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Archive for March, 2007

They Was Holdin’ Hands, By Venera Di Bella Barles, Arche Books, www.archebooks.com, Copyright 2005, ISBN: 1-59507-065-6, Hardcover, 226 pages, $26.99, Mystery/Literary

 

They Was Holdin’ Hands is an unusual, beautifully written novel which combines elements of mystery and literary fiction. The story begins when the protagonist, an aspiring writer named Carmela Valente,  reads by chance an intriguing article on the Seattle Times about three old women who mysteriously died huddled together by a wood-burning stove in the kitchen of their rural farmhouse in the small mining community of Pine Grove Haven, PA. Carmela soon becomes obsessed by the incident, so much so that she decides to go to the mining town to investigate. The idea of writing a novel based on the incident propels her. Of course, the demure, reserved people of Pine Grove Haven aren’t exactly thrilled by her visit. The town holds dark secrets, secrets that parallel Carmela’s own disturbing childhood. As the secrets of the town and the mystery of the old women’s deaths are gradually revealed, so are Carmela’s deeply hidden memories. In this sense, this is a dark novel about self discovery and about the grim, and often contradictory, realities of human nature.  The story is told in the first person through the view point of the protagonist, and the author uses a technique which is not common nowadays in fiction; the protagonist is never quoted in the dialogue, but instead she’s always paraphrased, as in this example: I confessed to him that I still didn’t know what it was I wanted, but I hoped I would know in a day or two. I asked him if he felt the deaths were accidental.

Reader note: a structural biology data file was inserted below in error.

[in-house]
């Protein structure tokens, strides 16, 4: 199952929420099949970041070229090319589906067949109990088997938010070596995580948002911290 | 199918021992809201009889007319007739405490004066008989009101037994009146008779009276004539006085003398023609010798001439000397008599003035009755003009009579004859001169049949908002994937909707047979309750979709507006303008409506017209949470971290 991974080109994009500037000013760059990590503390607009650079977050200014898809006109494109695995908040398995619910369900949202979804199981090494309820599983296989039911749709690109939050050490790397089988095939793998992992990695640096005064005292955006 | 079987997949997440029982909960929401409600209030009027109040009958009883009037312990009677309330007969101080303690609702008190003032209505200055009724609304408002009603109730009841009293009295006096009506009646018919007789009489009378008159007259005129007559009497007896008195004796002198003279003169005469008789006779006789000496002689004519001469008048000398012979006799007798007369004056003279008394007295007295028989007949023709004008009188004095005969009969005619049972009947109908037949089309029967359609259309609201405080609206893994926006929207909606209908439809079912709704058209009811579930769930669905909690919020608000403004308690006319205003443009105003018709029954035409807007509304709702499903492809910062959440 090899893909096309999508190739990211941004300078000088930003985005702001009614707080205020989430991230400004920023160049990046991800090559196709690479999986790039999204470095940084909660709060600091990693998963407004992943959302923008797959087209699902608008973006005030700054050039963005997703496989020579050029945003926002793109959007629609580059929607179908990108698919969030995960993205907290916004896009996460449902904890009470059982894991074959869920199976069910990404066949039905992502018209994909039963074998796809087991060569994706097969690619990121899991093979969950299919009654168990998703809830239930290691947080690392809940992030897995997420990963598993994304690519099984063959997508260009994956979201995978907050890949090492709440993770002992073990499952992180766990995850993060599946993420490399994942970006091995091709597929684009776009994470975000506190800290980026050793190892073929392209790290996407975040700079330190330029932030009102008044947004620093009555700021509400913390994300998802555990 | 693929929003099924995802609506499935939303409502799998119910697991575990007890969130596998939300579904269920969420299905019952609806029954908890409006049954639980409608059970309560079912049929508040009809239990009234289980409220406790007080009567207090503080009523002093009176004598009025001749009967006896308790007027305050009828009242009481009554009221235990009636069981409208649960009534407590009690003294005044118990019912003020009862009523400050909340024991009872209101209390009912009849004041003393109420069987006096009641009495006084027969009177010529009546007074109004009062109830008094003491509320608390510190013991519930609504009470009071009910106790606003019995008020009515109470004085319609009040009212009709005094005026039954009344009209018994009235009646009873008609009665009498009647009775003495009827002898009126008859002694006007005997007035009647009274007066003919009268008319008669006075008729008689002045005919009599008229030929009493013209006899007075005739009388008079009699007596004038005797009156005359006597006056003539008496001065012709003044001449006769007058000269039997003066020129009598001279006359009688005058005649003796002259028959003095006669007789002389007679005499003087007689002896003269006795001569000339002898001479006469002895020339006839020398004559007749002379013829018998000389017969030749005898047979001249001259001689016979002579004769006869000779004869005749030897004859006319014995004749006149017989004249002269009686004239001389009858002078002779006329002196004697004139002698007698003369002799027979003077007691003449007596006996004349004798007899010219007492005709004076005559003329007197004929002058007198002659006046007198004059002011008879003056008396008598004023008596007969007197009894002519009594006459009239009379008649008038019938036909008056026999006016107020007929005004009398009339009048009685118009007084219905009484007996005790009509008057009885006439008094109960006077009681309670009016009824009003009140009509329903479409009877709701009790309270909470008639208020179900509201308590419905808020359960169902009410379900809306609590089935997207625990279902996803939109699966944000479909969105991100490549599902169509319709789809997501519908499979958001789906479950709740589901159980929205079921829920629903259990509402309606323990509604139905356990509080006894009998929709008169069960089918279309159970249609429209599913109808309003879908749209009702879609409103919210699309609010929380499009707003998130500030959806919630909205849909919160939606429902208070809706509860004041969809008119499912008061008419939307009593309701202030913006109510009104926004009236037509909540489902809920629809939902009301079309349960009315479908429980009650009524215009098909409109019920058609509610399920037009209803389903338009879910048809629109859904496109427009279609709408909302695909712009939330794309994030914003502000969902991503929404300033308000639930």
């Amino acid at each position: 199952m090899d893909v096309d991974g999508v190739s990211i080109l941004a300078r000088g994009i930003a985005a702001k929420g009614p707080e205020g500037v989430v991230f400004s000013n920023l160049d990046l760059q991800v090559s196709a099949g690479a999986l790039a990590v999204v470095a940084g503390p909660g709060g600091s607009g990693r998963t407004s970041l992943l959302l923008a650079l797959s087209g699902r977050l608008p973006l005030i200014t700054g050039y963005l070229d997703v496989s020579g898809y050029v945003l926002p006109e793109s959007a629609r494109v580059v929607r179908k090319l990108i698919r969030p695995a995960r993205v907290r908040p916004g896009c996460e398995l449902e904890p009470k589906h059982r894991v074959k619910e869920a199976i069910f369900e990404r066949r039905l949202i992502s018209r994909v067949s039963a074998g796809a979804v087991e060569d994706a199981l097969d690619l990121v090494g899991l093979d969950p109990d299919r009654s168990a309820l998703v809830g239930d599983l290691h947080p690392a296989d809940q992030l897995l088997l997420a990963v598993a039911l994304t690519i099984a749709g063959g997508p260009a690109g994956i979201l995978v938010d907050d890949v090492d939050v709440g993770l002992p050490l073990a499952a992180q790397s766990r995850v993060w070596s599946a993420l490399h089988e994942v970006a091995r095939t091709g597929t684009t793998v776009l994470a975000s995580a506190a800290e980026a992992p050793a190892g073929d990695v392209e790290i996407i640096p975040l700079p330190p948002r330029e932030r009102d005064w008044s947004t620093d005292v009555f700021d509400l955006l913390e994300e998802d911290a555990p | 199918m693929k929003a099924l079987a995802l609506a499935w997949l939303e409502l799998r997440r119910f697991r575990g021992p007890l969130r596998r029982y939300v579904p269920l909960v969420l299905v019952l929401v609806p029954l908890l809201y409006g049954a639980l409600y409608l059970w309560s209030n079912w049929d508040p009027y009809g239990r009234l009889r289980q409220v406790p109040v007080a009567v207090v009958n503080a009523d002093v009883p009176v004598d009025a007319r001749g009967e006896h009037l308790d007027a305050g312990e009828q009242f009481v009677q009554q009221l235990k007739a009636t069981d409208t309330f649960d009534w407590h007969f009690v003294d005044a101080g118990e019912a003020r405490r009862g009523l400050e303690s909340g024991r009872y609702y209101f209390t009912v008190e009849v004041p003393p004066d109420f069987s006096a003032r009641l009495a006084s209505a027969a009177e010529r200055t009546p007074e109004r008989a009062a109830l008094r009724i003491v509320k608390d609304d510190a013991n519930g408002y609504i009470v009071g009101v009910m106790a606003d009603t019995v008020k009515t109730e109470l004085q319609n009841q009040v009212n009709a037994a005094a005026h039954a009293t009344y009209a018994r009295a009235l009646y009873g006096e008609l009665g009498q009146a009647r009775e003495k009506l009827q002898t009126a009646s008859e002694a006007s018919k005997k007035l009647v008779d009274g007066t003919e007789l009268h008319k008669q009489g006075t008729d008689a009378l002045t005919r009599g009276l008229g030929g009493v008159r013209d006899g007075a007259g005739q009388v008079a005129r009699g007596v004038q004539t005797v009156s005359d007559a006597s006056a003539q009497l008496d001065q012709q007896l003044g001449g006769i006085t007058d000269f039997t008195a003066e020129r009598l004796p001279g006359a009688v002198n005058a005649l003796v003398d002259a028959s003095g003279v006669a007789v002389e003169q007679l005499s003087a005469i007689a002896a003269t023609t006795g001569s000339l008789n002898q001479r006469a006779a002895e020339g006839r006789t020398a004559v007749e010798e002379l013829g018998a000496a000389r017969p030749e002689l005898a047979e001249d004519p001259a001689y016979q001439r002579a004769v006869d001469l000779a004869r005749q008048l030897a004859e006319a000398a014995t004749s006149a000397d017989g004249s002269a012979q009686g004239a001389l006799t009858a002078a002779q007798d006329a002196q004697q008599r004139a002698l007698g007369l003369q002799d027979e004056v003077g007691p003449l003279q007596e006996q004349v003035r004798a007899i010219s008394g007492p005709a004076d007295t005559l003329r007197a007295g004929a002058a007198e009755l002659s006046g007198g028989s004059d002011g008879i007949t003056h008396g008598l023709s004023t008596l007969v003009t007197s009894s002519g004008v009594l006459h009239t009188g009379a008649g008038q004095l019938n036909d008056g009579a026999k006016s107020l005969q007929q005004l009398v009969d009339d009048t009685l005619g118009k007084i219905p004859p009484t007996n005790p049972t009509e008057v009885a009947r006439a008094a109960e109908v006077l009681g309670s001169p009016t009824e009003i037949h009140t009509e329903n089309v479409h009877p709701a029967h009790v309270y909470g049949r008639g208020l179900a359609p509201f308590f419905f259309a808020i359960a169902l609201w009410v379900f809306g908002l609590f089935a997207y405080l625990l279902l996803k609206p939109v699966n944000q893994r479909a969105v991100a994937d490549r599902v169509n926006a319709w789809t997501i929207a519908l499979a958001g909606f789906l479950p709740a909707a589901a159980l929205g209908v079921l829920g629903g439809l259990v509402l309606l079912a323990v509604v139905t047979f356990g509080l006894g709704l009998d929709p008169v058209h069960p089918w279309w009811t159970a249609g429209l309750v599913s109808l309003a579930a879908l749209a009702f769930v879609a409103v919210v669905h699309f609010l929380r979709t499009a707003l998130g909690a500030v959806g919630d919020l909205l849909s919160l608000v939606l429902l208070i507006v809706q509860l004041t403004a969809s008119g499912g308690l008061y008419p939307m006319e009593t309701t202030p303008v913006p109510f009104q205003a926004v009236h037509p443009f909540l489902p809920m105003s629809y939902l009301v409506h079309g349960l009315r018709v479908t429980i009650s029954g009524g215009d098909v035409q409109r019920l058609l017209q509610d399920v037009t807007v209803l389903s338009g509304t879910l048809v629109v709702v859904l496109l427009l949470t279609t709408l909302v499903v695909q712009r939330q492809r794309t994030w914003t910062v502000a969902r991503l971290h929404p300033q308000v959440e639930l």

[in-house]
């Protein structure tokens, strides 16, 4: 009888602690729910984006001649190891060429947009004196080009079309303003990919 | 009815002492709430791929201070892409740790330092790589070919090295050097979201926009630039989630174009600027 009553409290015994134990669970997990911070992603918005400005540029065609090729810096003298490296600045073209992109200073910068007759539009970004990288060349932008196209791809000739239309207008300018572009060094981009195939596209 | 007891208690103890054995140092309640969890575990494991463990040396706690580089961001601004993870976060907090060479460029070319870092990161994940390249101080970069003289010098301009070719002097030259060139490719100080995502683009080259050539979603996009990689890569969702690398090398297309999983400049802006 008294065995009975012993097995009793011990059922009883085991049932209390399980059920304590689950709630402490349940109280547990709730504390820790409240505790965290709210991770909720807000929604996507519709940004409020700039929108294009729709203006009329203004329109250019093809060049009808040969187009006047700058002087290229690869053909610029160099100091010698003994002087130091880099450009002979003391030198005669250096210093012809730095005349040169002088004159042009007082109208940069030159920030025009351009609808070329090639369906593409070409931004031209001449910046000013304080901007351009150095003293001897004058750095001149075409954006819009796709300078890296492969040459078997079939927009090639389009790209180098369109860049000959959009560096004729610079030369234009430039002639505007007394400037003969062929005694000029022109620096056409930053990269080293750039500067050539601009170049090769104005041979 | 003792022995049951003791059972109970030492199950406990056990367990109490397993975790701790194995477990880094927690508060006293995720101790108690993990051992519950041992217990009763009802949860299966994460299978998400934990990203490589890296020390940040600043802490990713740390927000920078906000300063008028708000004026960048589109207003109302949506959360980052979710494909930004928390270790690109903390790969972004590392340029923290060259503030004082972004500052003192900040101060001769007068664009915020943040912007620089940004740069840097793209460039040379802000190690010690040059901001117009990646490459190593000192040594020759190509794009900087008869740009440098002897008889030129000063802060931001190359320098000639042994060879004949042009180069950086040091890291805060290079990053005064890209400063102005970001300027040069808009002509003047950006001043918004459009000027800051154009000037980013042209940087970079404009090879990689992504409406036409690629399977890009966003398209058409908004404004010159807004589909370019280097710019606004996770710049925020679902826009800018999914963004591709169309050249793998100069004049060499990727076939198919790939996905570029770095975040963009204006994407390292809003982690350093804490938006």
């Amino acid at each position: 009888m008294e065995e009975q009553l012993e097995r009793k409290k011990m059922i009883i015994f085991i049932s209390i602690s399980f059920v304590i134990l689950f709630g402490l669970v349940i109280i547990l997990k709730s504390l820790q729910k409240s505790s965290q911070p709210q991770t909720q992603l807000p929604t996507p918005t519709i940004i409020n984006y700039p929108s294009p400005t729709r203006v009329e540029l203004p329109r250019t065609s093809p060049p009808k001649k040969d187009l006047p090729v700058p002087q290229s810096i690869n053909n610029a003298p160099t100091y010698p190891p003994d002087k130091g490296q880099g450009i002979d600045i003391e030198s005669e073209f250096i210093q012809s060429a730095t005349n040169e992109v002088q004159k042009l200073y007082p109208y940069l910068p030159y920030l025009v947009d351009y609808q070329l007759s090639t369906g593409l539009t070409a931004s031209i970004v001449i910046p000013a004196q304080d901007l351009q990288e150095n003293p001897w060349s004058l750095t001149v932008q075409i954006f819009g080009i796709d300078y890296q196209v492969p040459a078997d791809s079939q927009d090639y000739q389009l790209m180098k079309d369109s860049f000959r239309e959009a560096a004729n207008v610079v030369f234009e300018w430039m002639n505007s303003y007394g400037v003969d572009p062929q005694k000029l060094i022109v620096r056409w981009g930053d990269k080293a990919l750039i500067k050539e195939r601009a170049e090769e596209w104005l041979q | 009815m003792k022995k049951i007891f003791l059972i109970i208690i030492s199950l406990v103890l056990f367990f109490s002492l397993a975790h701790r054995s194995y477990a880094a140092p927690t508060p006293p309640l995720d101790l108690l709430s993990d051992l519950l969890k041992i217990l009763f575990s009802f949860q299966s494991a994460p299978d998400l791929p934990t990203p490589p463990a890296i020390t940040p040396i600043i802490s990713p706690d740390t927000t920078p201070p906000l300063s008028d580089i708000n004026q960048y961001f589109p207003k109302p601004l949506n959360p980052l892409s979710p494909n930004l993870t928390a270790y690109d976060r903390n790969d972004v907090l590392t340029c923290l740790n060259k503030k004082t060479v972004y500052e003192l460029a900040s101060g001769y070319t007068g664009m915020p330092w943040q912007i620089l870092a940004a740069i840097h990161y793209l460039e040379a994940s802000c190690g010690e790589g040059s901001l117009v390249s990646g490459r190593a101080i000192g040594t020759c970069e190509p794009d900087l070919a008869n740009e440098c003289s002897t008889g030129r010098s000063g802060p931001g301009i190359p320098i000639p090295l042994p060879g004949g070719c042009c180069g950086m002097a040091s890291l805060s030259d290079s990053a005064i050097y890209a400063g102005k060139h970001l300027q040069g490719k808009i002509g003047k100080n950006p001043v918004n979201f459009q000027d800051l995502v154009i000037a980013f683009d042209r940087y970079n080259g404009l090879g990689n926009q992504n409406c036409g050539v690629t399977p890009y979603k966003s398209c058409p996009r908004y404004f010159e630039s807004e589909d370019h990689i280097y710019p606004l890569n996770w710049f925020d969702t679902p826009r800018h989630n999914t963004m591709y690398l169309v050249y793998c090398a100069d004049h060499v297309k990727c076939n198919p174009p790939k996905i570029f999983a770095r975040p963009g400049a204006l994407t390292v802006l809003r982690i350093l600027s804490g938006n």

This technique brings a quiet, old-fashioned storytelling quality to the novel, reminiscent of 19th century novelists.  There are other beautiful passages in the novel, some with lyrical yet simple, vivid images: I brushed away the snow from a concrete bench and sat down. The day was clear. No heavy, bleak clouds blocked the sun’s welcome gift. I watched as the melting rivulets of snow slid down the gravestones like tears. This is a novel that will please those readers of mystery who look beyond the usual commercial literature. The two interwoven storylines are deftly crafted and the dialogue sparkles with authenticity. The author has a flair for characterization. In sum, this is an excellently written novel and one I’m very pleased to have read. 

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